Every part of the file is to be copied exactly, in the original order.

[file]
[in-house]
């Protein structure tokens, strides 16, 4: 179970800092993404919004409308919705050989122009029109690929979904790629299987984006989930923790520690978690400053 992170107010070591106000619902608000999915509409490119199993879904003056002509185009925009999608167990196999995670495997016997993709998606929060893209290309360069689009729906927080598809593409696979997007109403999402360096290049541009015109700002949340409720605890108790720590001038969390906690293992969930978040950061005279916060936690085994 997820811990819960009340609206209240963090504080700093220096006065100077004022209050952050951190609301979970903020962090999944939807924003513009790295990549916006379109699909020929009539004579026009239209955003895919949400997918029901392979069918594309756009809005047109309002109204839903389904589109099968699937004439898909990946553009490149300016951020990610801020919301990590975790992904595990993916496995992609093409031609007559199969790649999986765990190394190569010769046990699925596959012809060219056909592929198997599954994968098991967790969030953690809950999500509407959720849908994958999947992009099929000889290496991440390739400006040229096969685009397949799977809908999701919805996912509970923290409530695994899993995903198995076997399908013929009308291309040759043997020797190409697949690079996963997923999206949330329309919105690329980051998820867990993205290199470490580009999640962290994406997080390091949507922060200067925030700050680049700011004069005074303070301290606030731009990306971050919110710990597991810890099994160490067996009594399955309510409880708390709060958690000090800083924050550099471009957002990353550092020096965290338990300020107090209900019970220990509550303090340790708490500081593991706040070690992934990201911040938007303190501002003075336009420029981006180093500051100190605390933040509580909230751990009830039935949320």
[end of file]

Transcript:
[in-house]
């Protein structure tokens, strides 16, 4: 179970800092993404919004409308919705050989122009029109690929979904790629299987984006989930923790520690978690400053 992170107010070591106000619902608000999915509409490119199993879904003056002509185009925009999608167990196999995670495997016997993709998606929060893209290309360069689009729906927080598809593409696979997007109403999402360096290049541009015109700002949340409720605890108790720590001038969390906690293992969930978040950061005279916060936690085994 997820811990819960009340609206209240963090504080700093220096006065100077004022209050952050951190609301979970903020962090999944939807924003513009790295990549916006379109699909020929009539004579026009239209955003895919949400997918029901392979069918594309756009809005047109309002109204839903389904589109099968699937004439898909990946553009490149300016951020990610801020919301990590975790992904595990993916496995992609093409031609007559199969790649999986765990190394190569010769046990699925596959012809060219056909592929198997599954994968098991967790969030953690809950999500509407959720849908994958999947992009099929000889290496991440390739400006040229096969685009397949799977809908999701919805996912509970923290409530695994899993995903198995076997399908013929009308291309040759043997020797190409697949690079996963997923999206949330329309919105690329980051998820867990993205290199470490580009999640962290994406997080390091949507922060200067925030700050680049700011004069005074303070301290606030731009990306971050919110710990597991810890099994160490067996009594399955309510409880708390709060958690000090800083924050550099471009957002990353550092020096965290338990300020107090209900019970220990509550303090340790708490500081593991706040070690992934990201911040938007303190501002003075336009420029981006180093500051100190605390933040509580909230751990009830039935949320």